Expanding Cardiac Care Services at Banner Heart Hospital

Lindsay Butler Carrillo Public Relations Specialist Banner Heart Hospital
Lindsay Butler Carrillo Public Relations Specialist Banner Heart Hospital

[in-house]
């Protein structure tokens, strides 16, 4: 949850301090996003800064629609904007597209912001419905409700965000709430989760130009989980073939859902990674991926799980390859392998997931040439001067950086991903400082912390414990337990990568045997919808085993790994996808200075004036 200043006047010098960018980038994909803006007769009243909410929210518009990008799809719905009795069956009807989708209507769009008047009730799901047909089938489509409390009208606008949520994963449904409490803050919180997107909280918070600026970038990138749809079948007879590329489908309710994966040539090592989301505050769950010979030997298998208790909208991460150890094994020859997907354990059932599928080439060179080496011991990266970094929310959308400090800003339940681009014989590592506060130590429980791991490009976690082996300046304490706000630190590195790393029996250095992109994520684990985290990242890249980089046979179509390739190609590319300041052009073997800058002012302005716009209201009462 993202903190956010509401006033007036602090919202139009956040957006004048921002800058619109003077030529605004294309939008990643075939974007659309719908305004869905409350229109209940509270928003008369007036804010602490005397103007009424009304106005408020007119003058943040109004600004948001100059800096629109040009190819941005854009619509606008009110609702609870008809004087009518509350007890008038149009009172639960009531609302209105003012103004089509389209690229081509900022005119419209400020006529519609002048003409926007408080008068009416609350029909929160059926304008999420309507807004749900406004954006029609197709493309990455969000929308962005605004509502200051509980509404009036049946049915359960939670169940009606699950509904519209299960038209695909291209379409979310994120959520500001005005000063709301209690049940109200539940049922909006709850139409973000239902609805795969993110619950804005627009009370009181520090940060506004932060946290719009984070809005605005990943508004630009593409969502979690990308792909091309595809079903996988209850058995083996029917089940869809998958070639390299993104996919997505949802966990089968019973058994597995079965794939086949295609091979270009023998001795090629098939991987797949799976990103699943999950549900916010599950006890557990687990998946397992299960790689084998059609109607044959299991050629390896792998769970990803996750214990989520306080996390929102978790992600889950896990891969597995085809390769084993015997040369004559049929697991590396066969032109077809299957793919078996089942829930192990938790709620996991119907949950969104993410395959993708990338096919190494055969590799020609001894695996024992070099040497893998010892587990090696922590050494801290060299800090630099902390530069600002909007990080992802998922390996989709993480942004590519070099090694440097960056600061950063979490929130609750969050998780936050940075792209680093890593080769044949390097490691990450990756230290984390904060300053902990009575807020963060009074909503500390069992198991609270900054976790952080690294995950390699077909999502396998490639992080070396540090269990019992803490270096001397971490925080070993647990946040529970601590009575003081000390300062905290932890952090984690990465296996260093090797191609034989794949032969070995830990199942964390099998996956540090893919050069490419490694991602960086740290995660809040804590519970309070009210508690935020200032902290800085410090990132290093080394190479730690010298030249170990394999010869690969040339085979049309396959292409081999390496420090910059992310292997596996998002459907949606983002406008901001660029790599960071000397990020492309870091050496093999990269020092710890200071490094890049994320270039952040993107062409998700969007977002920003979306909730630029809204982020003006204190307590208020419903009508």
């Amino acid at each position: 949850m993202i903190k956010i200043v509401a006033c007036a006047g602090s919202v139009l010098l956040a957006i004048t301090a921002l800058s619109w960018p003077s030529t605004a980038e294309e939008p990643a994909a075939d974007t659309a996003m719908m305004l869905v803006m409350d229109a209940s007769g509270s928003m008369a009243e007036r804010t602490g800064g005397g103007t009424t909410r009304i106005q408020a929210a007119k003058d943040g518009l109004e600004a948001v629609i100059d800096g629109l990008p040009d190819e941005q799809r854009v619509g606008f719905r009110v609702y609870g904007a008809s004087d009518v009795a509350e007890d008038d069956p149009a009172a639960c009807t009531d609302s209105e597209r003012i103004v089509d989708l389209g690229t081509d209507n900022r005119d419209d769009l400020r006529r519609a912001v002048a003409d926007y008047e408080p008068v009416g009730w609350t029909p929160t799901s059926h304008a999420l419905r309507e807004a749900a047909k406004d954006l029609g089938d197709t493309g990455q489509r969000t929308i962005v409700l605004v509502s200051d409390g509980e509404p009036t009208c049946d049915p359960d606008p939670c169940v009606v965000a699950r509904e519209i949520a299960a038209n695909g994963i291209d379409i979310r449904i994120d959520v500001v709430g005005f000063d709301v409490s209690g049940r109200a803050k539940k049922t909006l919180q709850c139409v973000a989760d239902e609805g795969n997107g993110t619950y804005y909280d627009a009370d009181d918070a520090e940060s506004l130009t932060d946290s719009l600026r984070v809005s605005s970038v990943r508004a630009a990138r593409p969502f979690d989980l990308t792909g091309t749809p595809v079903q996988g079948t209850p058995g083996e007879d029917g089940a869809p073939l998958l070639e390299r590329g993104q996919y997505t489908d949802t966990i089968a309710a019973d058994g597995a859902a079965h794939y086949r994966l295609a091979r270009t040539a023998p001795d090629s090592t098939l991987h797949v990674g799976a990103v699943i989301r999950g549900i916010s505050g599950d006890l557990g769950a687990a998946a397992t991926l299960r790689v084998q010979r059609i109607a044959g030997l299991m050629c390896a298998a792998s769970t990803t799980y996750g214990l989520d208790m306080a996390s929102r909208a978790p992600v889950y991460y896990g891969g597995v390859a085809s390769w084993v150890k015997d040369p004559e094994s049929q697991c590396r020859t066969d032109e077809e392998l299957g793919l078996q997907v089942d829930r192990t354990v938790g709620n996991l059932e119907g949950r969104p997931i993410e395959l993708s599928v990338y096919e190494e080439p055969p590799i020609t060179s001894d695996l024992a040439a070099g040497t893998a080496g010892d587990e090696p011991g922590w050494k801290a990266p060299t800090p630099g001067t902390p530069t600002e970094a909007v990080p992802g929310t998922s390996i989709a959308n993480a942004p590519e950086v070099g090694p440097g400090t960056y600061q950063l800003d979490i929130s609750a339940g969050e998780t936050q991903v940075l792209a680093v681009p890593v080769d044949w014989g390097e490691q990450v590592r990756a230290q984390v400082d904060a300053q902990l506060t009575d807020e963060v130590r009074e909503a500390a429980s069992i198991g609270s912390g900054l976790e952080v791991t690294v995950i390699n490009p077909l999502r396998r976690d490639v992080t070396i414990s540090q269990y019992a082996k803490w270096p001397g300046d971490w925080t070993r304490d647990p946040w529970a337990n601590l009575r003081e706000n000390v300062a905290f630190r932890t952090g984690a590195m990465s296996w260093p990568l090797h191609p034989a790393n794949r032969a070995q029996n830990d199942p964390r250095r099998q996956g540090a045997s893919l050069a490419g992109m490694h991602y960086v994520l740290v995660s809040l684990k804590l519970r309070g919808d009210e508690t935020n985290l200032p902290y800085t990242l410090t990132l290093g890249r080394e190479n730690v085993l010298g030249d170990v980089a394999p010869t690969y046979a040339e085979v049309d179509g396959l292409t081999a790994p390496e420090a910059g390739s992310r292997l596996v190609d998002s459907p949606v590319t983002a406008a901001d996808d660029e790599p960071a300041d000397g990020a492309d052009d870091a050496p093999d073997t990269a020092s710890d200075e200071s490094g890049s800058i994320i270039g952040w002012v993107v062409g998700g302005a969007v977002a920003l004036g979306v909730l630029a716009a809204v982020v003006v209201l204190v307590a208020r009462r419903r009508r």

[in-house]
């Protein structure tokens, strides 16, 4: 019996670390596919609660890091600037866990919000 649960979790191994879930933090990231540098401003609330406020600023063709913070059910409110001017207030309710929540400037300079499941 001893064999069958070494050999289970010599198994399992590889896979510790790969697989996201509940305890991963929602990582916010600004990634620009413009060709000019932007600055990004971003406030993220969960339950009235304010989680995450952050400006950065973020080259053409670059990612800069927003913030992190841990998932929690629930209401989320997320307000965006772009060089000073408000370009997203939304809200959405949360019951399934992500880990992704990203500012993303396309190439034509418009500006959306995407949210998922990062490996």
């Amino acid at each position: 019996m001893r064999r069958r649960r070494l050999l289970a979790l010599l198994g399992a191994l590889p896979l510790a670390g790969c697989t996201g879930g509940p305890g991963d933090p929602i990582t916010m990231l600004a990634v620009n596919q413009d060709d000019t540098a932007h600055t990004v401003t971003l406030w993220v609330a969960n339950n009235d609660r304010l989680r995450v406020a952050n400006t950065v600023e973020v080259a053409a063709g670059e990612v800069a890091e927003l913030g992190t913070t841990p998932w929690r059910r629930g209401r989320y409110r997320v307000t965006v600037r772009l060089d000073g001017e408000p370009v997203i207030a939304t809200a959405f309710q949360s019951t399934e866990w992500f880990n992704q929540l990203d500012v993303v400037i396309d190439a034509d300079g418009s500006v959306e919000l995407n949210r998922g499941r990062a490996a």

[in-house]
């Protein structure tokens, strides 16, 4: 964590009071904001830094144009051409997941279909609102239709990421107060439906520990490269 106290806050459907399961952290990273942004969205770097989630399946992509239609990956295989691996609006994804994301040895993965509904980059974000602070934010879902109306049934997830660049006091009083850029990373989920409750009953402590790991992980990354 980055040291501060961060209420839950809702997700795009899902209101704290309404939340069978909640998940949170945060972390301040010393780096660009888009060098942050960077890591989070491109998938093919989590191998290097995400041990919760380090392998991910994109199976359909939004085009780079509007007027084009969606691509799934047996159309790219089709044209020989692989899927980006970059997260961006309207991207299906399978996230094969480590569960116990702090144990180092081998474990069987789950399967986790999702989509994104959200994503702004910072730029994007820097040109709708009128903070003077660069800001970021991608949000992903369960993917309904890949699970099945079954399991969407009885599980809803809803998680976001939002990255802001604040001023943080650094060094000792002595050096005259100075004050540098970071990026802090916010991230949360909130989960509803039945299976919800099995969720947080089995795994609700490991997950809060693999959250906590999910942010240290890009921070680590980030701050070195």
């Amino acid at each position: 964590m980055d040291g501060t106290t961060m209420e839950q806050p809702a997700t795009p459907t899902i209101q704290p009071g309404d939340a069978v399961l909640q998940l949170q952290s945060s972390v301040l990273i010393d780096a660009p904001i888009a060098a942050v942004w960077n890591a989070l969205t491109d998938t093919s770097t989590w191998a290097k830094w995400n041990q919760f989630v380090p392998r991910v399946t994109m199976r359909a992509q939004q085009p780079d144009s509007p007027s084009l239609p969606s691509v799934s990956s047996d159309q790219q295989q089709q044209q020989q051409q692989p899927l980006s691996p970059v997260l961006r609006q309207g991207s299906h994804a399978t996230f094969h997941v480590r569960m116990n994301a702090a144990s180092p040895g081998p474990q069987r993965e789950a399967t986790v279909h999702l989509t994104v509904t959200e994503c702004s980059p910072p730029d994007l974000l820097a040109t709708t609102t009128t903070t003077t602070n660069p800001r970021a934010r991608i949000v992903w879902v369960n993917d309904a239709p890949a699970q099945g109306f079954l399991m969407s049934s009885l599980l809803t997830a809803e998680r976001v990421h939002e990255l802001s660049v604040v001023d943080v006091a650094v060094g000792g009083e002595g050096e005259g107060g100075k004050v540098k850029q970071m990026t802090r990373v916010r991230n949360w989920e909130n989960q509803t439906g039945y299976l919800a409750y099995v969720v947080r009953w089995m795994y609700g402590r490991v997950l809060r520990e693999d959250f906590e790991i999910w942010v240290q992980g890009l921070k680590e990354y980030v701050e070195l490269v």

Banner Heart Hospital recently underwent a $30 million expansion, the fifth in their 10-year history. Read more about their new facilities here. In this latest expansion, Banner Heart Hospital brought its procedural capacity to two EP labs, five catheterization labs, two endovascular suites and four open heart rooms, including one multipurpose operating room for peripheral arterial work. The expansion also included an extended patient recovery area, and a pre- and post-procedural area for outpatients. But beyond the brick and mortar, Banner Heart Hospital has also grown in scope as a center for comprehensive cardiac care. Named a Thomson-Reuters Top 100 facility, it is Banner Heart Hospital’s vision to become the preeminent cardiovascular center in the region. Patient Care Located in the East Valley region of metro Phoenix, Banner Heart Hospital attracts patients from Arizona, the Southwest and beyond. While Banner Heart Hospital has always garnered enviable patient satisfaction, the recently opened expansion has brought a higher level of efficiency and service to patients undergoing outpatient procedures. For example, the expansion added 22 private patient rooms that are directly linked to the cath labs, EP labs and surgery suites. This new area allows for more efficient patient flow before and after procedures, as well as better access and service to patients’ families. Physician Satisfaction The new addition to Banner Heart Hospital will allow for more capacity for scheduling surgeries and/or cardiac catheterizations during prime time hours. Banner Heart Hospital currently does 2,400 cardiac and vascular surgeries and 6,000 cardiac catheterizations. Surgeons and cardiologists will have greater access to scheduling procedural times. Banner Heart Hospital has a collaborative relationship with its medical and surgical physicians because of a highly trained staff and a care model that supports quick access for cardiac and vascular services. In the past few years, Banner Heart Hospital has also established relationships with the outlying rural communities of Globe and Payson, in addition to securing better ties with Tucson, to accommodate cardiac transfers and referrals from those locations for specialty cardiac services. EP Labs Each of the newly built 740-square-foot electrophysiology labs at Banner Heart Hospital contains new technology, including St. Jude Medical’s EnSite Velocity Mapping System and Biosense Webster’s Carto 3D Mapping System to treat heart arrhythmias. Previous ablation procedures had required our cardiologists to direct the catheter inside the heart and use X-rays as a guide to find and destroy abnormal electrical pathways. Banner Heart Hospital cardiologist Rodrigo Chan, MD said previous ablations could take up to 12 hours, which increased the risk of complications to the patient. It also made it very difficult to know exactly where in the heart the catheter was pointing. In addition to the new 3D technologies, Banner Heart Hospital has recently added Hansen Medical’s Sensei® Robotic Catheter System to its arsenal of technology, an enhancement of the heart hospital’s already successful cardiac robotics program. Banner Heart is the first facility in its primary service area to tout the system, which decreases variability in procedure time, reduces radiation exposure for both clinician and patient, and improves the physician’s ability to navigate complex anatomy via its “instinctive” software. Other Services Along with an expanded procedural space, Banner Heart Hospital is extending its reach into the community. This year, Banner Heart launched the Women’s Heart Center, a program devoted to educating the community about women’s heart disease and promoting early treatment and prevention. Banner Heart Hospital experts have been reaching out to community groups to provide medical education and assess risk for women there by using a questionnaire. Women who show high to medium risk for heart disease are invited to visit one of many participating cardiologists who offer priority scheduling for appointments. The Women’s Heart Center is led by Iva Smolens, MD, who is assisted by a team of eight other cardiologists and cardiothoracic surgeons who sit on the advisory board and offer medical expertise to the program. The Women’s Heart Center currently exists in a virtual space. However, Banner Heart hopes to garner enough support to build a physical center where women can receive diagnostic testing, see their cardiologist, research heart disease in a library and even get a pedicure. Banner Heart Hospital also has the distinction of being certified as a cardiac arrest center by the Arizona Bureau of Emergency Medical Services and Trauma System. The certification means the hospital meets state standards in caring for patients who have suffered cardiac arrest. The state guidelines are based on a standard of care set forth by the American Heart Association, but are actually rarely used in U.S. hospitals. The standard calls for use of a unique therapy: hypothermia. In cases where cardiac arrest patients remain comatose after the initial resuscitation and restoration of a pulse and blood pressure, Cardiac Arrest Centers are now encouraged to lower the patient’s body temperature using ice packs or other methods for the first few hours. Results have shown that the hypothermia treatment preserves neurological function during the time that cardiac arrest patients are comatose. The cold treatment is followed by a natural warming, where the body brings itself back to a normal temperature. In the 17 patients treated through the integrated program involving EMS, the ED, the cardiologists and cath labs, and the CVICU, the survival to discharge for Banner Heart was 83.3 percent and the survival to discharge to home with intact neurologic status was 60 percent. Emergency medical service agencies are encouraged by the state to transport patients to certified centers to take advantage of these kinds of results. The designation is part of a larger effort by the Arizona Cardiac Arrest Center Consortium to standardize care for cardiac patients in hospitals. While Banner Heart Hospital is one of many Arizona facilities to participate in the cardiac arrest effort, it is only one of seven in the nation to be named an Accredited Heart Failure Institute. Banner Heart Hospital works collaboratively with physician offices and outpatient community services to provide new education processes to empower patients and improve transition into the community, providing the best care while in the hospital and after discharge. Our patients receive intensive follow-up care that allows them to stay at home and prevent future re-admissions to the hospital. Finally, the Heart Hospital and collaboration with their EP physicians are focused on developing an integrated Heart Rhythm Center to take advantage of their new facilities, provide comprehensive services through a device center and an ablation center, and better serve the community. The advanced management of atrial fibrillation will be the focus using the new technologies and robotic approach. The prevalence of this rhythm disorder in the community, the expertise of the EP physicians, the technology, and the referral patterns of these patients to Banner Heart, make this the opportunity to expand the reach of the program into the Southwest and beyond.